Crude ended little-changed on Thursday after U.S. oil drilling this week increased for the first time after 29 weeks of declines, data showed on Thursday, the strongest sign yet that higher crude prices are coaxing producers back to the well pad.
The number of rigs drilling for oil in U.S. fields rose by 12, bringing the total to 640, oilfield services firm Baker Hughes reported. At this time last year, 1,562 oil rigs were online.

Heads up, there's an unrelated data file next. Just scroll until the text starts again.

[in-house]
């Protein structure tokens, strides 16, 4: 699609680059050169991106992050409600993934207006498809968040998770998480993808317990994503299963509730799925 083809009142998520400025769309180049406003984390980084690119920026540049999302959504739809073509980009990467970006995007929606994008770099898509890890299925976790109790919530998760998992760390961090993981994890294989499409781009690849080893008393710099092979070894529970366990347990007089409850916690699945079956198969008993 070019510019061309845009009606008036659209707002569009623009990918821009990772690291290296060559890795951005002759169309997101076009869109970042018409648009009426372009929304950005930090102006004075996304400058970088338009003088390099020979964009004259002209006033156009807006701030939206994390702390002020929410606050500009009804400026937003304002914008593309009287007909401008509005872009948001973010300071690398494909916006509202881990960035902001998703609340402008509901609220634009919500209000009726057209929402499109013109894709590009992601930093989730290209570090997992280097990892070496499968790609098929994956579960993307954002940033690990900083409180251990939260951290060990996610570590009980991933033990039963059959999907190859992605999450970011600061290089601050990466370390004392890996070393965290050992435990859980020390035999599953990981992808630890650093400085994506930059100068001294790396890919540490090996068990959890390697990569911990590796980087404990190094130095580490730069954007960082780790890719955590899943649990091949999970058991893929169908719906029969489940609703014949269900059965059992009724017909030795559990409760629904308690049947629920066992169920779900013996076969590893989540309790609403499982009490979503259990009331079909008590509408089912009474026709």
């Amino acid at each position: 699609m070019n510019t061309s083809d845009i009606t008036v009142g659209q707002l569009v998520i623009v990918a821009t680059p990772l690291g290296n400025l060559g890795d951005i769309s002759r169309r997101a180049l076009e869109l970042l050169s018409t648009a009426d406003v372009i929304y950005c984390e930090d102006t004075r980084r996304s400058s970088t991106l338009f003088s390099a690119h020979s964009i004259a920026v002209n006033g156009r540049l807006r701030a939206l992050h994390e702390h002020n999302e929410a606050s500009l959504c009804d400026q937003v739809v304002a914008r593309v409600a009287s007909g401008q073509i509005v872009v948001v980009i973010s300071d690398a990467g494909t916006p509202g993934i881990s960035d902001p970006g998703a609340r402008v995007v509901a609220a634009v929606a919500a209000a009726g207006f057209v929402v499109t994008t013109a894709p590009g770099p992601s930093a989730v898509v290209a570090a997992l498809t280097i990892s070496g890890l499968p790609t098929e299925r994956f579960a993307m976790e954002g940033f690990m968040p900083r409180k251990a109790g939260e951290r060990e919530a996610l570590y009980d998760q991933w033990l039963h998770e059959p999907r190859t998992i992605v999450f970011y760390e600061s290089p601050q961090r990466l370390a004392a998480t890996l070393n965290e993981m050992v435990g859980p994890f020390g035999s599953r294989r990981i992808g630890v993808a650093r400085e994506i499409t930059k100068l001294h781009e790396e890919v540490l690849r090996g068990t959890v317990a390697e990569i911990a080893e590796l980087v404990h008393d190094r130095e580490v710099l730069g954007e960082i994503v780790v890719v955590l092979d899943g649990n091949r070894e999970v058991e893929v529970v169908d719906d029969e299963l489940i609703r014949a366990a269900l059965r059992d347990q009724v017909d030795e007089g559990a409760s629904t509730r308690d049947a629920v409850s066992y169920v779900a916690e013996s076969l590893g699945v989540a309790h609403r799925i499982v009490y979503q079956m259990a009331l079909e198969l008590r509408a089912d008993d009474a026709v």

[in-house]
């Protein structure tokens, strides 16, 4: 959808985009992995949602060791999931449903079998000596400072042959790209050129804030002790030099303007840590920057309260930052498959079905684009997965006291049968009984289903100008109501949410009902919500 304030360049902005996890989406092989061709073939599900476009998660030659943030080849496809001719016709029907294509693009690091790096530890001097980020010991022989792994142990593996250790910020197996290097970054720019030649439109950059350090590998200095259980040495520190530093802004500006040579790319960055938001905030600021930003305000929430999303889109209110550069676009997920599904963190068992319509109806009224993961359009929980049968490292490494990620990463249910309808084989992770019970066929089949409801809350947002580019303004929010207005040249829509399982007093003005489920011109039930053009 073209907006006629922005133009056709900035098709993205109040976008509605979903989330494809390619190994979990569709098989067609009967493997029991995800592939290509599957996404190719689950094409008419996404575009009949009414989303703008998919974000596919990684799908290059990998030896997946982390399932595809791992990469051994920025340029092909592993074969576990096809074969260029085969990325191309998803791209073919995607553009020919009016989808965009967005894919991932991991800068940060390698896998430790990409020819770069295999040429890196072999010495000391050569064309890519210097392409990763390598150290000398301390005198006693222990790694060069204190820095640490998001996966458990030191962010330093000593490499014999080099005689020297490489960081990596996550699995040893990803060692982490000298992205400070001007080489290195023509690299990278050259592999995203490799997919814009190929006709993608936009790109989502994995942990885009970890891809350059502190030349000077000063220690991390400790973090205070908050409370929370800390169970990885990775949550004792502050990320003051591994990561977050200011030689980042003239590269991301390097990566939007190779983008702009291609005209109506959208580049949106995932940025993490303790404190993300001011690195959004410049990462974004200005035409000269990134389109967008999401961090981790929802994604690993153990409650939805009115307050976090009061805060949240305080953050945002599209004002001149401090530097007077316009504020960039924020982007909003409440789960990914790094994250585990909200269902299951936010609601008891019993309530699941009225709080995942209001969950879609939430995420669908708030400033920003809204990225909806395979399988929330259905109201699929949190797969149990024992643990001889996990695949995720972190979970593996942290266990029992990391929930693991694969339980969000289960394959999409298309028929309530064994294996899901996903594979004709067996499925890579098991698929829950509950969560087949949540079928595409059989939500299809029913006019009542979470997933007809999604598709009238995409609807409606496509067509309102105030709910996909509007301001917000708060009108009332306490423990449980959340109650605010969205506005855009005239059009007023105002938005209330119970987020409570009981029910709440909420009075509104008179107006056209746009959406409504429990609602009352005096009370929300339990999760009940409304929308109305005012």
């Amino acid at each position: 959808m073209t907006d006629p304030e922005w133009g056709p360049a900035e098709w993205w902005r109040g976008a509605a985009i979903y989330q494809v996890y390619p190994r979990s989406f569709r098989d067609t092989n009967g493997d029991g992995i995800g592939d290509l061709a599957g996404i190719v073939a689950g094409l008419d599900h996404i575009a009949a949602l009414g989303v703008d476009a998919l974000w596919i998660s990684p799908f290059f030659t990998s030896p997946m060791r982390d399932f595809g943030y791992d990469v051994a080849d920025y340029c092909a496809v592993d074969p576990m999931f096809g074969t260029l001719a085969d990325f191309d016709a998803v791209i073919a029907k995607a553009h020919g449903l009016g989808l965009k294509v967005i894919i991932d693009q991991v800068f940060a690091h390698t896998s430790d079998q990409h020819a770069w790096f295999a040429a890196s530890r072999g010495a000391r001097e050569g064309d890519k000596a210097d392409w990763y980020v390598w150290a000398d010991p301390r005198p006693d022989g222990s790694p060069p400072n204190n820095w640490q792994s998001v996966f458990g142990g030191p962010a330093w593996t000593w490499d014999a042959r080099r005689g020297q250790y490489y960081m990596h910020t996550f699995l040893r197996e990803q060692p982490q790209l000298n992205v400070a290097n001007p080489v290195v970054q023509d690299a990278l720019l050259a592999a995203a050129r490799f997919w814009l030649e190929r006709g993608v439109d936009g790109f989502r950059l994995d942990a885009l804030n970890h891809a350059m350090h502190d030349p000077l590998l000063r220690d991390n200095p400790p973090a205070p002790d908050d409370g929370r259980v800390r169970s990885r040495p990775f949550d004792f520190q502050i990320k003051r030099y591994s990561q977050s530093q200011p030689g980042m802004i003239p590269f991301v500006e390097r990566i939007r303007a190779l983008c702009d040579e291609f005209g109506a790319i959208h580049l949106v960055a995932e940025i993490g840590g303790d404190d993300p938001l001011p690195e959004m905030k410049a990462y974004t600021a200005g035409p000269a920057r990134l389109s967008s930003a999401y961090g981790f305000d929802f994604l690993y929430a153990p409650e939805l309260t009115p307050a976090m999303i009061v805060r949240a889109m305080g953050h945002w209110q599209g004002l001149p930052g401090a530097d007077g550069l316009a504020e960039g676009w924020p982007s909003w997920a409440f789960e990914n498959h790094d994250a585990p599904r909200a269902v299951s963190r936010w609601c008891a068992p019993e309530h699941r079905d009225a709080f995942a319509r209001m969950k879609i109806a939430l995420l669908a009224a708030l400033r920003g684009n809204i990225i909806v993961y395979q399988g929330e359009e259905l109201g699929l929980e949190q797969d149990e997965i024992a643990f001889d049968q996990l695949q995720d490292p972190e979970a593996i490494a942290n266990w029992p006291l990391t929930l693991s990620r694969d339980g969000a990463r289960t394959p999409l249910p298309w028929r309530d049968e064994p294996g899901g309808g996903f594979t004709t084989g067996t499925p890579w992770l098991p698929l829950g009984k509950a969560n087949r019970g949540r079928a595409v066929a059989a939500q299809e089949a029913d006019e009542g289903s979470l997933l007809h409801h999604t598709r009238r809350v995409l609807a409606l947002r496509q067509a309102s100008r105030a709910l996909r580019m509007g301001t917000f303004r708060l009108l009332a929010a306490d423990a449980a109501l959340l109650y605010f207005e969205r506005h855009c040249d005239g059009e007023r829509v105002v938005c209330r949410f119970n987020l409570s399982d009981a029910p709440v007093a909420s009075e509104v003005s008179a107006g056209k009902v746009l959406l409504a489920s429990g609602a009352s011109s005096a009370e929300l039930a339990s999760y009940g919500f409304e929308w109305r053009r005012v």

Experts had expected the rig count to bottom out soon and then rise later in the year.
"We believe about 100 rigs could be added to the U.S. rig count between now and year-end," analysts at Evercore ISI, a banking advisory firm, said in a report this week, noting "The bottom is passing and the upturn is arriving."
Front-month U.S. crude, also known as WTI, closed down 3 cents, at $56.93 a barrel. It tumbled 4 percent in the previous session, the most since early April, after a surprise inventory build last week.
Brent crude futures were flat at $62 per barrel.